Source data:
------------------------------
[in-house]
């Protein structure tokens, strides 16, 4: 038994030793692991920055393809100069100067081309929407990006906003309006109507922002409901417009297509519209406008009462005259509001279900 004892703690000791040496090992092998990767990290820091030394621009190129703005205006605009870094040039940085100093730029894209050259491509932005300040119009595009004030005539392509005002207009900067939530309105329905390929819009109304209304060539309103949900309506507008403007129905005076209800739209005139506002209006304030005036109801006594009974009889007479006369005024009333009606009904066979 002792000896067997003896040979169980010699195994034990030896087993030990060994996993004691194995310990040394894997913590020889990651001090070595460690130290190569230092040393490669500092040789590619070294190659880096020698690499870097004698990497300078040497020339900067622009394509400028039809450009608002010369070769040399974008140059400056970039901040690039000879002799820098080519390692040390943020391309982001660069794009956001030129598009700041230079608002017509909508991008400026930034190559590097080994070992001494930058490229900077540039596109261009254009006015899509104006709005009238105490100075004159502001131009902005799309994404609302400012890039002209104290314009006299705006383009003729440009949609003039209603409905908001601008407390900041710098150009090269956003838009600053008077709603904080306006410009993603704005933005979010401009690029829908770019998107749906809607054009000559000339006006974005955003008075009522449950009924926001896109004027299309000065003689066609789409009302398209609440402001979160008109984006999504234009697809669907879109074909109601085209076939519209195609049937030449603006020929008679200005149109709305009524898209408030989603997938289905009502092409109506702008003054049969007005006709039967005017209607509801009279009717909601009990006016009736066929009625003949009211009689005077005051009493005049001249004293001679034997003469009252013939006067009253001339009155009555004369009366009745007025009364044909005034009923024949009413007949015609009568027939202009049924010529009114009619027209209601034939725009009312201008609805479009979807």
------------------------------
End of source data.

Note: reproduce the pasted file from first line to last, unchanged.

[in-house]
């Protein structure tokens, strides 16, 4: 038994030793692991920055393809100069100067081309929407990006906003309006109507922002409901417009297509519209406008009462005259509001279900 004892703690000791040496090992092998990767990290820091030394621009190129703005205006605009870094040039940085100093730029894209050259491509932005300040119009595009004030005539392509005002207009900067939530309105329905390929819009109304209304060539309103949900309506507008403007129905005076209800739209005139506002209006304030005036109801006594009974009889007479006369005024009333009606009904066979 002792000896067997003896040979169980010699195994034990030896087993030990060994996993004691194995310990040394894997913590020889990651001090070595460690130290190569230092040393490669500092040789590619070294190659880096020698690499870097004698990497300078040497020339900067622009394509400028039809450009608002010369070769040399974008140059400056970039901040690039000879002799820098080519390692040390943020391309982001660069794009956001030129598009700041230079608002017509909508991008400026930034190559590097080994070992001494930058490229900077540039596109261009254009006015899509104006709005009238105490100075004159502001131009902005799309994404609302400012890039002209104290314009006299705006383009003729440009949609003039209603409905908001601008407390900041710098150009090269956003838009600053008077709603904080306006410009993603704005933005979010401009690029829908770019998107749906809607054009000559000339006006974005955003008075009522449950009924926001896109004027299309000065003689066609789409009302398209609440402001979160008109984006999504234009697809669907879109074909109601085209076939519209195609049937030449603006020929008679200005149109709305009524898209408030989603997938289905009502092409109506702008003054049969007005006709039967005017209607509801009279009717909601009990006016009736066929009625003949009211009689005077005051009493005049001249004293001679034997003469009252013939006067009253001339009155009555004369009366009745007025009364044909005034009923024949009413007949015609009568027939202009049924010529009114009619027209209601034939725009009312201008609805479009979807």